Case study shows how video helps avoid lawsuit

This case study involving covert video surveillance (CVS) is provided by Andrew R. Rogoff, JD, a partner in the Philadelphia office of the law firm Pepper Hamilton, and DaQuana L. Carter, JD, an associate with the firm. They say the case illustrates how the technique can be beneficial to health care organizations. The names have been changed to protect the identity of those involved.

Patrick Sullivan watched his father's health rapidly deteriorate after strokes severely diminished his mental and physical capacities. Unable to provide adequate care for him, Patrick and his sister chose to place their father in a nursing home. Almost immediately the family began noticing bumps and bruises on his body.

Patrick suspected the injuries were a result of abuse by a nurse or other employee. He asked his father, but in his confused state, he couldn't explain his injuries.

Patrick voiced his concerns to the nursing home's administrators, who jumped to the defense of their employees and assured him that they were not to blame. But after a few more weeks and no improvement in his father's condition, Patrick met with nursing home officials again and demanded an investigation. Although reluctant to pursue it at first, the owner of the nursing home did want to establish the innocence of his staff, and Patrick's persistence left him little choice but to agree when the son offered, at his own expense, to install a covert video camera that would monitor all the activities in his father's room. First, the owner needed the consent of his father, who was the sole occupant of a private room in the nursing home. Meanwhile, nursing home administrators posted signs alerting employees and visitors to the possibility of video surveillance within the facility.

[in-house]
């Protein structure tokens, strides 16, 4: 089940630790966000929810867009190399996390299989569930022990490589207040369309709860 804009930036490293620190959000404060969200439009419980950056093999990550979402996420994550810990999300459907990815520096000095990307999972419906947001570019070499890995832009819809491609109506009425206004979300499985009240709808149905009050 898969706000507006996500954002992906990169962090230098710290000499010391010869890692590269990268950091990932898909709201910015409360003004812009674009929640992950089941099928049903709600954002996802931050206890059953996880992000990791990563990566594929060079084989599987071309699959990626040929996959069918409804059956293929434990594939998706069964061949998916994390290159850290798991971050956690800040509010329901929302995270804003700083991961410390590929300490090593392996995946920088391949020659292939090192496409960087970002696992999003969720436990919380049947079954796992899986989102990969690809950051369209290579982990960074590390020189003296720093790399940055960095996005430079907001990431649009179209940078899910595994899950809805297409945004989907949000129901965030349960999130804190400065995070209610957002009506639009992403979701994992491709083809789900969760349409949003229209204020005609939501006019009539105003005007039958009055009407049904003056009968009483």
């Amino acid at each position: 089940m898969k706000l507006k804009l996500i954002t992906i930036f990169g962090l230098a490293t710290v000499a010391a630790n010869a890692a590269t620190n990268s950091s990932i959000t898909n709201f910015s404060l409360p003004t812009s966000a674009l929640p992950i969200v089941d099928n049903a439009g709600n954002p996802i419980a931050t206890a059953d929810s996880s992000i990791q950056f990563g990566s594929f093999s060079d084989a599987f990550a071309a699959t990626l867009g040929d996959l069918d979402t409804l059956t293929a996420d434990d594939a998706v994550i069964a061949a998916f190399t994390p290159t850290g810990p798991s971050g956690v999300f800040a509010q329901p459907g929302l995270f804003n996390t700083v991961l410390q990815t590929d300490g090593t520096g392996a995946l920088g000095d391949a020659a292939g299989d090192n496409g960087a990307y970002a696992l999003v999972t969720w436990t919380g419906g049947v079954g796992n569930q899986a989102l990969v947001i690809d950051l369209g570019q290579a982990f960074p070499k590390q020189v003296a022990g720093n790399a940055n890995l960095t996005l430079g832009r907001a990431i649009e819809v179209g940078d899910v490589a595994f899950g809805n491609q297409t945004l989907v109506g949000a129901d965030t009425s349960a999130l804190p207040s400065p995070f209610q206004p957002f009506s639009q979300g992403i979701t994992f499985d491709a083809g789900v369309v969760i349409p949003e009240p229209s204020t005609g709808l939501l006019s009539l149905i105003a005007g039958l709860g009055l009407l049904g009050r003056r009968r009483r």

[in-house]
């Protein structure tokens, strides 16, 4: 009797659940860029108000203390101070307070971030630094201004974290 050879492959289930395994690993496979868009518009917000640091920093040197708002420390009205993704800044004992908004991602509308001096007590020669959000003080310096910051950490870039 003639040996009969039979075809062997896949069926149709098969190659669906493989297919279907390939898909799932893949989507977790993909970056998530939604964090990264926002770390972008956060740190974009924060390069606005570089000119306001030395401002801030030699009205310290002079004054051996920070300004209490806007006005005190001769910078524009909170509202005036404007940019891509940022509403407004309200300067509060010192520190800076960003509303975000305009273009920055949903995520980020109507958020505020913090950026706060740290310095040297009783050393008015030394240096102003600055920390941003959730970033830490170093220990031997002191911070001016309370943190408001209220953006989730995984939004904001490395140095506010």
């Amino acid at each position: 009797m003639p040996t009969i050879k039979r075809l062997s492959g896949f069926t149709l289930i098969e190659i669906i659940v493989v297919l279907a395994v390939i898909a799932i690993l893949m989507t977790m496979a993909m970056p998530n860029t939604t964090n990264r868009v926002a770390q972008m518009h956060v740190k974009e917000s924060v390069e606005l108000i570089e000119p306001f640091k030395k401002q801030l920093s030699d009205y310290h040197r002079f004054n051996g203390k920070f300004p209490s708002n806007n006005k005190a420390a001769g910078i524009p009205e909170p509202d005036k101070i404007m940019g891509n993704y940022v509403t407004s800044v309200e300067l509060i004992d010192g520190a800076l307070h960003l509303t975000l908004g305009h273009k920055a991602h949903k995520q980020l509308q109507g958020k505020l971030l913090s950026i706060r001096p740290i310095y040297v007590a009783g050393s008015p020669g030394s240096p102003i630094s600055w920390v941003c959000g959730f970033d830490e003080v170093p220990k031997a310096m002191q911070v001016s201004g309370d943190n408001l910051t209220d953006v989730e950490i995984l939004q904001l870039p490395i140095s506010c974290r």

Video reveals true source of injuries

After the system was installed, Patrick waited a week and then viewed the tape. What he saw surprised him. The video clearly showed that the father, a restless and fitful sleeper, was repeatedly banging his arms and legs against the bed rail. Patrick concluded that his father's bruises were simply the result of his agitated sleeping patterns. Patrick and the home's owner were relieved to know that his father was not the victim of abuse, and steps were taken to prevent him from injuring himself further while sleeping.

In this case, Rogoff explains, video surveillance was able to absolve the nursing home and its resident's primary caregivers of any wrongdoing.

"In other cases, the use of video cameras in residents' rooms has been shown to discourage abuse and neglect, simply because employees know they are being watched," Rogoff says. "Under any circumstance, however, the use of video surveillance can be a positive step in reducing the potential for abuse of the elderly."